Life below the Living Wage

In Scotland, there are approximately 414,000 people who are in work but earn less than the Living Wage. Emily works as a call handler on behalf of a large well-known UK retailer, who last year made over £1bn in profit. We asked her to tell us about her job, and how earning less than the Living Wage affects her.

Emily’s Blog

My name is Emily, I’m in my thirties and I work as a Customer Service Advisor in a call centre.  I was to tell you a bit about myself as someone who earns less than the Living Wage. I hope my blog will be of interest, whether you can relate to this as someone who is on a lower income, or to help you to understand what life can be like for people who are in work but earn less than the Living Wage.

My work

All the jobs that I have done prior to the one I’m doing now have been in customer service- all not with a great wage to be honest. I’m currently on the National Minimum Wage which is £6.50 per hour.

Financially, I’m really not in a great position, even though I’m working full time like a lot of other people out there. My job can be pretty stressful- with irate customers and people who shout at you. Then when I go home at the end of the day, I don’t have any money!

After I’ve paid all my bills, there’s not really anything left over. I have to say that this has affected me a lot, over a period of time. You do think, “Why am I working all these hours, for what?”

I’ve been unemployed in the past, and so I can compare that with my current situation. When you’re not in work, you’re skint all the time. When you’re working on a low wage, it’s like a different level of being skint. But when you’re working hard, full time, and you feel tired and stressed, you look at that difference and wonder, is this really worth it?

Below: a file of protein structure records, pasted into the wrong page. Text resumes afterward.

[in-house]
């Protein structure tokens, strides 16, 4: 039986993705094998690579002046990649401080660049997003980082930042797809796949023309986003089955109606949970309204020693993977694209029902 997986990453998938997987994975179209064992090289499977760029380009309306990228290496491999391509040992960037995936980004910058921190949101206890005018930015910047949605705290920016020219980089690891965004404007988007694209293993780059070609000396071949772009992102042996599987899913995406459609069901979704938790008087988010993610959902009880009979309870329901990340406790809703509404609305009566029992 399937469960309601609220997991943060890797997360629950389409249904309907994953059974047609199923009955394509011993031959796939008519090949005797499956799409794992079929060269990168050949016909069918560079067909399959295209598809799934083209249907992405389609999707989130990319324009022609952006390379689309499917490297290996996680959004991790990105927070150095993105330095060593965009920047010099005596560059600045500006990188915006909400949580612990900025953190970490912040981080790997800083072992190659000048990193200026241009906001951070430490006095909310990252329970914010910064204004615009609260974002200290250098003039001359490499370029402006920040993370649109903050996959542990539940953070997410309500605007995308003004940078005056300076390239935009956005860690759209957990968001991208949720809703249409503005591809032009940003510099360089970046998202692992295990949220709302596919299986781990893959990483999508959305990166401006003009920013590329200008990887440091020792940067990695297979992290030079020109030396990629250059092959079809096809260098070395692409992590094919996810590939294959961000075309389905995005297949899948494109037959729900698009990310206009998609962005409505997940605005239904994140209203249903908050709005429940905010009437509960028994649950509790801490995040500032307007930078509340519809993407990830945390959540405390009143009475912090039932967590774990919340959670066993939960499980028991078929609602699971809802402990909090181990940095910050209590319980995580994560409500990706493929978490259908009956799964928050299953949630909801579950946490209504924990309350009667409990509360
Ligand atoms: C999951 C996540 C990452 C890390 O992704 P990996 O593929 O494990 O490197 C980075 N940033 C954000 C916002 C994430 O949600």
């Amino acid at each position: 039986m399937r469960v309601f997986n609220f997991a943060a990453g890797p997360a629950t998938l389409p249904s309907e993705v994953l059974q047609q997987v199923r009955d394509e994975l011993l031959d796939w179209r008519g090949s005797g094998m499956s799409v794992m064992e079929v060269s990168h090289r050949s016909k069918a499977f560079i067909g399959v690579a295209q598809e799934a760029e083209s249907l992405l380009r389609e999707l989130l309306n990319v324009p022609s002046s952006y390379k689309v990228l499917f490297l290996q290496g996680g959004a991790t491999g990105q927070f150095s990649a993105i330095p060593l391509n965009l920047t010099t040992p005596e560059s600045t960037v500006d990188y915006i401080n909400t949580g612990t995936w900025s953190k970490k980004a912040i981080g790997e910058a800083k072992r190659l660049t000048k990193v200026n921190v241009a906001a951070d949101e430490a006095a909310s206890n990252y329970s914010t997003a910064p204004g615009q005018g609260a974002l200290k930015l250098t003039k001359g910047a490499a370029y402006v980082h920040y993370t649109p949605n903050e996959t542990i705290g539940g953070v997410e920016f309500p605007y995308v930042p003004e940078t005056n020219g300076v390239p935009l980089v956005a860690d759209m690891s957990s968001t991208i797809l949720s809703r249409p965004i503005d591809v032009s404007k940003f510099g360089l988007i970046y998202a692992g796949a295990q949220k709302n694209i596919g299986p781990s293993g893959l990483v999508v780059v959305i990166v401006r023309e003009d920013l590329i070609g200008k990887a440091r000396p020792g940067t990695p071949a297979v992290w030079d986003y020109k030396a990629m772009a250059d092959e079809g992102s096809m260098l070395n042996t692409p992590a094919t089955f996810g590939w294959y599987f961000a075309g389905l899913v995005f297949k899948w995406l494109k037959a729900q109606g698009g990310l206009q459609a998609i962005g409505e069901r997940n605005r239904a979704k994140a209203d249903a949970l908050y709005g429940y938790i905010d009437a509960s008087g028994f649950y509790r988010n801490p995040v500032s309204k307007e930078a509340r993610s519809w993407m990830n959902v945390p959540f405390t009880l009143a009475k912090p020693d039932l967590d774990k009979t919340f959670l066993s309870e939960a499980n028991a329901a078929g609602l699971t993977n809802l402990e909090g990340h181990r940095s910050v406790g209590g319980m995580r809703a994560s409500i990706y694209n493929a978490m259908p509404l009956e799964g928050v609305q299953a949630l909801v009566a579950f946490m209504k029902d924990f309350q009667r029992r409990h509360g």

There are wee things that other people might take for granted, like walking into the supermarket and thinking “I’ll buy this make of tomato sauce”. But then I think “No, I might need to buy that cheaper one because if I spend too much on this then…” You’re always constantly having to think about things.

When I have a day off work, me and my boyfriend might go out for the day, and for example, we might say “do you fancy going somewhere for lunch?” Then we realise- we can’t afford to go to that place, and no, we can’t afford that place either- it puts a damper on things and then you go home in a mood because you haven’t done anything. It takes away from the enjoyment of life, really- everything always seems to come back to money.

 Relationships with other people

When it comes to socialising, you have to pick and choose and think carefully about what you’re doing. It affects your social life because you have to say to people that you can’t afford to do the things they are maybe inviting you to do. You can’t always see your friends as much.

The other thing is that when you say no to things a lot, people often think that it’s because you’re not interested.

People will say they’re skint as a kind of excuse, as a way to get out of things, rather than say it’s because they’d prefer not to do something. So it means that when I say I can’t afford to do something, then over time people look at it as though I’m not interested, or not making an effort. That’s hard. It affects the way that other people look at you. For other people who have a wee bit more money, it’s hard for them to understand.

Other people’s perceptions